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TPR and FCA in conflict over ‘second line of defence’ risk warnings stance

Trustees are being advised to avoid giving “specific” risk warnings to members for fear of straying into advice, despite the FCA pushing insurers toward tailored communications.

In addition, The Pensions Regulator is only “encouraging” trustees to give risk warnings, while the FCA’s rules are mandatory.

Contract-based providers say the differing regulations are “stacking the game in favour of trusts”.

This week TPR issued guidance to pension fund trustees on how to communicate the pension freedoms to members.

The draft guide says: “You should be careful to avoid giving advice to members when providing generic risk warnings. If members ask further questions about their retirement options be prepared to direct them toward Pension Wise and/or an FCA-regulated financial adviser.

“To avoid the risk of giving advice, we recommend that you do not provide specific risk warnings based on a member’s individual circumstances.”

TPR’s approach is directly opposed to the FCA. The FCA’s ‘second line of defence’ rules, published last week, will force providers to tailor warnings to individuals based on what they plan to do with their pensions and how well they understand the consequent risks.

Aviva head of pensions policy John Lawson says: “The game is getting stacked in favour of trusts – they’re not paying a levy for Pension Wise and now they’ve got a voluntary regime of generic risk warnings.

“All members, whether they’re in a mastertrust or contract-based scheme, have the same quandry at retirement and hold the same risks – it should be a level playing field.”

FCA head of investment David Geale told Money Marketing: “One of our concerns is people will be given a big pack of papers that have every risk warning under the sun and it won’t be effective because it’s not tailored to the individual. It’s about making that warning appropriate and helpful to the individual rather than just throwing the kitchen sink at them.”

Old Mutual Wealth retirement planning expert Adrian Walker says: “Like trustees, pension providers will need to tread a fine line that ensures they meet the FCA’s requirements and give customers adequate protection without moving into regulated advice.”

A TPR spokesman says: “The approach we have set out aims to provide protection for pension scheme members and to help them to make an informed choice. It does this by, firstly, promoting the use of the new free guidance service, Pensions Wise, and then, secondly, by highlighting the generic risks to be considered when choosing one of the new flexible ways of accessing their pension pot.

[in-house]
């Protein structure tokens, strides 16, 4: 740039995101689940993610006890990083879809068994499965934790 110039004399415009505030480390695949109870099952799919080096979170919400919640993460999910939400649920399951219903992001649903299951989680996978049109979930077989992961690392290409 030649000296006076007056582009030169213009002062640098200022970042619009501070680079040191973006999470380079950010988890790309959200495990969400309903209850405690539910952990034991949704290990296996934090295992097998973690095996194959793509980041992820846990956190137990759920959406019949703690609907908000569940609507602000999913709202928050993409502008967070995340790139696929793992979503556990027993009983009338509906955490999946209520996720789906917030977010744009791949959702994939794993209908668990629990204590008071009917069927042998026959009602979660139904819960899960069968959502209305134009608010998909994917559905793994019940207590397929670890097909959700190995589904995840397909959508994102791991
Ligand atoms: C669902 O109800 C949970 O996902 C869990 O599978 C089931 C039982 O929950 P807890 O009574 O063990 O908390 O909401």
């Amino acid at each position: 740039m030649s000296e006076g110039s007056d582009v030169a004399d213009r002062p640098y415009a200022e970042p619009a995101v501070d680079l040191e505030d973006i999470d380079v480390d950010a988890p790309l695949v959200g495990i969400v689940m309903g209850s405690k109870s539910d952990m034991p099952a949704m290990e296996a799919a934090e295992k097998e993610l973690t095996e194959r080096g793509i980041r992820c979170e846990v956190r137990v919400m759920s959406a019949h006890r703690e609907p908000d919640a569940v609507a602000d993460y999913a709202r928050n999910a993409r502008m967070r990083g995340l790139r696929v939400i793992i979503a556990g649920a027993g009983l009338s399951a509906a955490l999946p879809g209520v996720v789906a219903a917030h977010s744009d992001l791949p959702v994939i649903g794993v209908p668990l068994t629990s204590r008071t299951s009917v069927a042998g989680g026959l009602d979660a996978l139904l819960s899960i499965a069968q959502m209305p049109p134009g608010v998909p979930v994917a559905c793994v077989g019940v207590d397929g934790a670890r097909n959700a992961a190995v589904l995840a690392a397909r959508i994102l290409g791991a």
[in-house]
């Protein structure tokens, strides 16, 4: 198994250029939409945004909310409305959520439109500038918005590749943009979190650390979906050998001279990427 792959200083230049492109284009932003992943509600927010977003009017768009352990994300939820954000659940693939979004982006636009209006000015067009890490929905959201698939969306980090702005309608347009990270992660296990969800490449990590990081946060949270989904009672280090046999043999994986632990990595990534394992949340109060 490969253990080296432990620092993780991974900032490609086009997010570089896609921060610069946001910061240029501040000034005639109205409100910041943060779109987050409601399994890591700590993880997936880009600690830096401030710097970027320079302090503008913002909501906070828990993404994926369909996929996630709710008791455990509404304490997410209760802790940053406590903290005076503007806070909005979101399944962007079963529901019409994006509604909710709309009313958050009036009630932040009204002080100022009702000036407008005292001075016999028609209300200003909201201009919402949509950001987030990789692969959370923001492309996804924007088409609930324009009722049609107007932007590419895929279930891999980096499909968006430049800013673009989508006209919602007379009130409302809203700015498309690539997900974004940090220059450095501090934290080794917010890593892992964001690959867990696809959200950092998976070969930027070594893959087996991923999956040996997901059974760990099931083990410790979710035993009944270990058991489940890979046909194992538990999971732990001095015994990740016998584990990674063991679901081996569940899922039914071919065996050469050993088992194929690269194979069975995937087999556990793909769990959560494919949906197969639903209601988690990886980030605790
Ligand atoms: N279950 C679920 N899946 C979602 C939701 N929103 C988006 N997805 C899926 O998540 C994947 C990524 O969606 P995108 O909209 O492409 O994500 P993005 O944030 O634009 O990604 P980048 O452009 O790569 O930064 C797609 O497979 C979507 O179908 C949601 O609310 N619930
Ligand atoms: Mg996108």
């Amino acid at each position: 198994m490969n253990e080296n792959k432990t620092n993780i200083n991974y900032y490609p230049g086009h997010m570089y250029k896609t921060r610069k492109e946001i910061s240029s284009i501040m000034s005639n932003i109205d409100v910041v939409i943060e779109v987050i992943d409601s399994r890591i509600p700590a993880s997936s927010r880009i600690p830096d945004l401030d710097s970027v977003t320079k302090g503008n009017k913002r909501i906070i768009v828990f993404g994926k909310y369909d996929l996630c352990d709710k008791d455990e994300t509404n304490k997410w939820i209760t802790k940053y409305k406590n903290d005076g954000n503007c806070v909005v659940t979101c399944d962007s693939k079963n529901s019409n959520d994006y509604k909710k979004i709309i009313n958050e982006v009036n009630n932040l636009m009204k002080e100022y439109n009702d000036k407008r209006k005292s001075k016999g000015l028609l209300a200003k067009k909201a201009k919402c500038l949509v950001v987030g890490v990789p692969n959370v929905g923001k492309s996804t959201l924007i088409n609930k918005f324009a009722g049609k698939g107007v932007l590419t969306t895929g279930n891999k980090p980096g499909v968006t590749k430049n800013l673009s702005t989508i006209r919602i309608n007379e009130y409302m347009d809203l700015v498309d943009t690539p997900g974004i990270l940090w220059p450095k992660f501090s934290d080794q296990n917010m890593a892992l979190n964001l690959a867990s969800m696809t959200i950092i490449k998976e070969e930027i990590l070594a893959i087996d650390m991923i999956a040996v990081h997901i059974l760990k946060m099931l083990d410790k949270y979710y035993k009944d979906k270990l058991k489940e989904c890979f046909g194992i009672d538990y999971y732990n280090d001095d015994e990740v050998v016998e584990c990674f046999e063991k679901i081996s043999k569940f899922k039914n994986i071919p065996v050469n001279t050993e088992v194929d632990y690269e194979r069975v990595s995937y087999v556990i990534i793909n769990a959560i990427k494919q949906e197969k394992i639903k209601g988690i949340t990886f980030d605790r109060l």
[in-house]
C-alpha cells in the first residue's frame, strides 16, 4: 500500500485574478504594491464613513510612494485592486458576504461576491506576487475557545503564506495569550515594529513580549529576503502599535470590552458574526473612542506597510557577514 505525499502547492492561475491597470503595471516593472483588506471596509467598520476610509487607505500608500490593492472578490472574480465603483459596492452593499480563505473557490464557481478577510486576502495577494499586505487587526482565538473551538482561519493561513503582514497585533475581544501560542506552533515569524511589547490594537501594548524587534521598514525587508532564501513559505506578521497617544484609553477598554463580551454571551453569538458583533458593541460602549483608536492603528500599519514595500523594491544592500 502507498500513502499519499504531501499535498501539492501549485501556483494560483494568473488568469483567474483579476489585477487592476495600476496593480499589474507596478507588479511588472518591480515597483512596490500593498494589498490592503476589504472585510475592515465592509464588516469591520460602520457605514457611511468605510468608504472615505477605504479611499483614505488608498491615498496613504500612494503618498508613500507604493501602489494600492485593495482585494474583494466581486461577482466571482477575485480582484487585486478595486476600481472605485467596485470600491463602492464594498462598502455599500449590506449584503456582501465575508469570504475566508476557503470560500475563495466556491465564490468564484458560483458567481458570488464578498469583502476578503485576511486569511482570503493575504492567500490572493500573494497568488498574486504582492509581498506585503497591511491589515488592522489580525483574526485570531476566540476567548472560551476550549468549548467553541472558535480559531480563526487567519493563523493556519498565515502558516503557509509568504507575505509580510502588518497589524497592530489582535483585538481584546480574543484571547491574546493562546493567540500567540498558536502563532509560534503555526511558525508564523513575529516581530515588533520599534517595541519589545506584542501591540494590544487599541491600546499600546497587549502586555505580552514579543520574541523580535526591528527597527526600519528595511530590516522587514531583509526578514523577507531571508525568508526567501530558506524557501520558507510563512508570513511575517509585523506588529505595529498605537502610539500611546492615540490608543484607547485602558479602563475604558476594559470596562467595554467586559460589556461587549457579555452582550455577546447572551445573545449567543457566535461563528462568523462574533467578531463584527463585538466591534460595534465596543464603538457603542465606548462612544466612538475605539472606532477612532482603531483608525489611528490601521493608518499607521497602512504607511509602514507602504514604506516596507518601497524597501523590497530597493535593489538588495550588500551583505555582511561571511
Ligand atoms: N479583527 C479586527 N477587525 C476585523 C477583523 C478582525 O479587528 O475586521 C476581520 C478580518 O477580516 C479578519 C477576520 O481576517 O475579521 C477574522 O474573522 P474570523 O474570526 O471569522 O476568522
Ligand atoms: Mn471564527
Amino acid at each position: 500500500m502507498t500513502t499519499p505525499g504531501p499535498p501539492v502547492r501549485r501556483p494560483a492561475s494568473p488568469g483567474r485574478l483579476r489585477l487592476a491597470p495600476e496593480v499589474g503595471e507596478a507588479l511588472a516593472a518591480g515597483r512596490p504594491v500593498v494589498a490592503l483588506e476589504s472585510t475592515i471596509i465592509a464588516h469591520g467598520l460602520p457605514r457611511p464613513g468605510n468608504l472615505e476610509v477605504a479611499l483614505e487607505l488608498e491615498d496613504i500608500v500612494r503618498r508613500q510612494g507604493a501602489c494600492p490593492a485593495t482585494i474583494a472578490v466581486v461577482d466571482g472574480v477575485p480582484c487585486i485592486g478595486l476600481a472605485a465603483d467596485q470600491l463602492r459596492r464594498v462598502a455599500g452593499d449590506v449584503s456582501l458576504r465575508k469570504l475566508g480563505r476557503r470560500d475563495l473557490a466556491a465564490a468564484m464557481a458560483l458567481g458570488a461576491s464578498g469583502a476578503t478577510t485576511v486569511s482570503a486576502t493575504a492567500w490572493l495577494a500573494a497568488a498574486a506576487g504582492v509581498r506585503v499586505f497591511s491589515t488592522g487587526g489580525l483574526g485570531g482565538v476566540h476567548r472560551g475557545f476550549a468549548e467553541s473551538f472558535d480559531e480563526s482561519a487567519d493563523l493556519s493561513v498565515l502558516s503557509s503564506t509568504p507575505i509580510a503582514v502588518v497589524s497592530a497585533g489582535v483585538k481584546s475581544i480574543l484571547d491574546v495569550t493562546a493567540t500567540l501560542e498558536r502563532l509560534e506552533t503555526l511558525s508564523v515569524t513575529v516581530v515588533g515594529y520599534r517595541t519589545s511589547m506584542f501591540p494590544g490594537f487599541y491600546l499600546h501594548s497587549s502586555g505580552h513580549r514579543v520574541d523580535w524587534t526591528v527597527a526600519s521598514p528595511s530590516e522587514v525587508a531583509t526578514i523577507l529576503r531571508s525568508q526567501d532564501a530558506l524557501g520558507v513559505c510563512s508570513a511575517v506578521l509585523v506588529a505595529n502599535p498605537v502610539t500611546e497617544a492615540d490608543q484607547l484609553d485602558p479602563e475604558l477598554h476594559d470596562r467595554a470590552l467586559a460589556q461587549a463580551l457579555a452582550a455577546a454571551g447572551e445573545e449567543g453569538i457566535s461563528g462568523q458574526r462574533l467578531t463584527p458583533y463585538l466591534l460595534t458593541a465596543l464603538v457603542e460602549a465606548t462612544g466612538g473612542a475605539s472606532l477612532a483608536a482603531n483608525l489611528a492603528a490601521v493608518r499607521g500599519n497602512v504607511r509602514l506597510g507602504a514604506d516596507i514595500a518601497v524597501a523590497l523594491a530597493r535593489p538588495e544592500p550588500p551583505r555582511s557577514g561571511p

“Our guidance is tailored to the duties and legal circumstances of pension scheme trustees and is designed to be easily and quickly adopted by pension schemes.

“We also recommend that pension scheme trustees ask members to sign a statement to confirm whether they have received the Pension Wise guidance or regulated advice, and to confirm that they have read the generic risk warnings. This will help members engage with their retirement choices.”

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Comments

There are 3 comments at the moment, we would love to hear your opinion too.

  1. Julian Stevens 6th March 2015 at 4:13 pm

    I received a call the other dy rom the wife of some fellow in need of assistance sorting out how best to deploy the values of his three pension funds. Sure, I should be able to help with that I said, so we made an appointment and I duly sent off the relevant pre-meeting pack, including the now familiar (to us) pension funds deployment questionnaire, a summary of the format of the meeting and mention of a fee for my pre-sale work (of which you can well imagine there’ll be a considerable amount).

    Today the wife phones me and says they’ve been in touch with Phoenix who are going to amalgamate all three plans and set up a DrawDown arrangement for her husband so they won’t be needing my services after all.

    Go figure.

  2. Julian Stevens 6th March 2015 at 5:48 pm

    I meant to write “the other day from”.

  3. Julian.
    It is plain that Phoenix was giving advice, unless all three plans were theirs. It is not enough to tell a client that it is possible to do it and they are able to accept their verbal instructions to switch on an execution only basis. What mandatory risk warnings were given to your ex-client? However, the call should have been recorded so if I were you I would report Phoenix to the FCA for a possible breach.
    However, E mailing a load of work for them to do, as well as an estimate that could have been taken as a bill before your first meeting probably scared them off. It proves that what you assumed was a good working relationship was not as strong as you first thought. Since RDR it has been necessary to meet with and test, these relationships and if your client was still in Phoenix, unless there were MVRs or GARs attached, I am surprised that you had not already reviewed Phoenix’s suitability as their pension provider.
    If you want to sign up to the MAS register of regulated advisers that will be shown to everyone guided towards regulated advice by Pensionwise, you must agree to do the first appointment at your expense and give clients a good idea of the cost to advise on and implement arrangements going forward. One of the beauties is that under the new flexible arrangements the mandatory need for a 3 yearly review has gone, so clients that are worried about ongoing fees can chose not to pay for them, although you should probably use risk managed multi manager funds to keep you safe. If the clients risk attitude changes later on, you cannot take any blame!

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